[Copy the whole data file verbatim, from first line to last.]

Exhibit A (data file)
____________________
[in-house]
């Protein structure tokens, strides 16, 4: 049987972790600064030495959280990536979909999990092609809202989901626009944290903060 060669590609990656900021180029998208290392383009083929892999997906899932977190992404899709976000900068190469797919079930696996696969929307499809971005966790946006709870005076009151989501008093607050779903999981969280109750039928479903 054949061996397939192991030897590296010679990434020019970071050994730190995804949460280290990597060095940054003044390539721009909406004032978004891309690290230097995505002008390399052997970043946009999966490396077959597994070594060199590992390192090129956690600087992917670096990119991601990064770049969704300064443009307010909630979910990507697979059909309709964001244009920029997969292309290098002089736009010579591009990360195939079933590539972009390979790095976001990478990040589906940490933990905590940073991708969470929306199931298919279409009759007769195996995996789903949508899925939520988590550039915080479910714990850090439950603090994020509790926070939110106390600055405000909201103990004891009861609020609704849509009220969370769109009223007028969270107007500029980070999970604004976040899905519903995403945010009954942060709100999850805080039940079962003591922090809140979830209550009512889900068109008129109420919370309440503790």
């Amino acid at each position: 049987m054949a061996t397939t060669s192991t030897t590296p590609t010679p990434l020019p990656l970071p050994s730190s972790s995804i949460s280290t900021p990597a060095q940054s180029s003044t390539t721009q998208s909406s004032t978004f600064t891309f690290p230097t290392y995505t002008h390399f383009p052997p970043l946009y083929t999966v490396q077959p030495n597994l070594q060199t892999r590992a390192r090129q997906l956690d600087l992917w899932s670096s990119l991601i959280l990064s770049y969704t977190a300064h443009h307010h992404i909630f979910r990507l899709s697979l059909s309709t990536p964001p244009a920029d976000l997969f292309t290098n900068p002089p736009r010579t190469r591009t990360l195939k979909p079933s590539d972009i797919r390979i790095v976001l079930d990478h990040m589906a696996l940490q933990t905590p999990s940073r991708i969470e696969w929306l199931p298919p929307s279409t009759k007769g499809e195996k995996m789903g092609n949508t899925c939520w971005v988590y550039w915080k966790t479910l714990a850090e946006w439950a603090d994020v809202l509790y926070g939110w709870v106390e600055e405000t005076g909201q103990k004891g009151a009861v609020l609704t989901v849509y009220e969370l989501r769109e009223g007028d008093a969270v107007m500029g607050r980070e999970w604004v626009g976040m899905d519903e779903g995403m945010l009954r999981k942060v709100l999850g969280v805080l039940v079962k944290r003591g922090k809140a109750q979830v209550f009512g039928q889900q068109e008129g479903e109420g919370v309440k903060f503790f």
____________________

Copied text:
[in-house]
């Protein structure tokens, strides 16, 4: 049987972790600064030495959280990536979909999990092609809202989901626009944290903060 060669590609990656900021180029998208290392383009083929892999997906899932977190992404899709976000900068190469797919079930696996696969929307499809971005966790946006709870005076009151989501008093607050779903999981969280109750039928479903 054949061996397939192991030897590296010679990434020019970071050994730190995804949460280290990597060095940054003044390539721009909406004032978004891309690290230097995505002008390399052997970043946009999966490396077959597994070594060199590992390192090129956690600087992917670096990119991601990064770049969704300064443009307010909630979910990507697979059909309709964001244009920029997969292309290098002089736009010579591009990360195939079933590539972009390979790095976001990478990040589906940490933990905590940073991708969470929306199931298919279409009759007769195996995996789903949508899925939520988590550039915080479910714990850090439950603090994020509790926070939110106390600055405000909201103990004891009861609020609704849509009220969370769109009223007028969270107007500029980070999970604004976040899905519903995403945010009954942060709100999850805080039940079962003591922090809140979830209550009512889900068109008129109420919370309440503790």
């Amino acid at each position: 049987m054949a061996t397939t060669s192991t030897t590296p590609t010679p990434l020019p990656l970071p050994s730190s972790s995804i949460s280290t900021p990597a060095q940054s180029s003044t390539t721009q998208s909406s004032t978004f600064t891309f690290p230097t290392y995505t002008h390399f383009p052997p970043l946009y083929t999966v490396q077959p030495n597994l070594q060199t892999r590992a390192r090129q997906l956690d600087l992917w899932s670096s990119l991601i959280l990064s770049y969704t977190a300064h443009h307010h992404i909630f979910r990507l899709s697979l059909s309709t990536p964001p244009a920029d976000l997969f292309t290098n900068p002089p736009r010579t190469r591009t990360l195939k979909p079933s590539d972009i797919r390979i790095v976001l079930d990478h990040m589906a696996l940490q933990t905590p999990s940073r991708i969470e696969w929306l199931p298919p929307s279409t009759k007769g499809e195996k995996m789903g092609n949508t899925c939520w971005v988590y550039w915080k966790t479910l714990a850090e946006w439950a603090d994020v809202l509790y926070g939110w709870v106390e600055e405000t005076g909201q103990k004891g009151a009861v609020l609704t989901v849509y009220e969370l989501r769109e009223g007028d008093a969270v107007m500029g607050r980070e999970w604004v626009g976040m899905d519903e779903g995403m945010l009954r999981k942060v709100l999850g969280v805080l039940v079962k944290r003591g922090k809140a109750q979830v209550f009512g039928q889900q068109e008129g479903e109420g919370v309440k903060f503790f």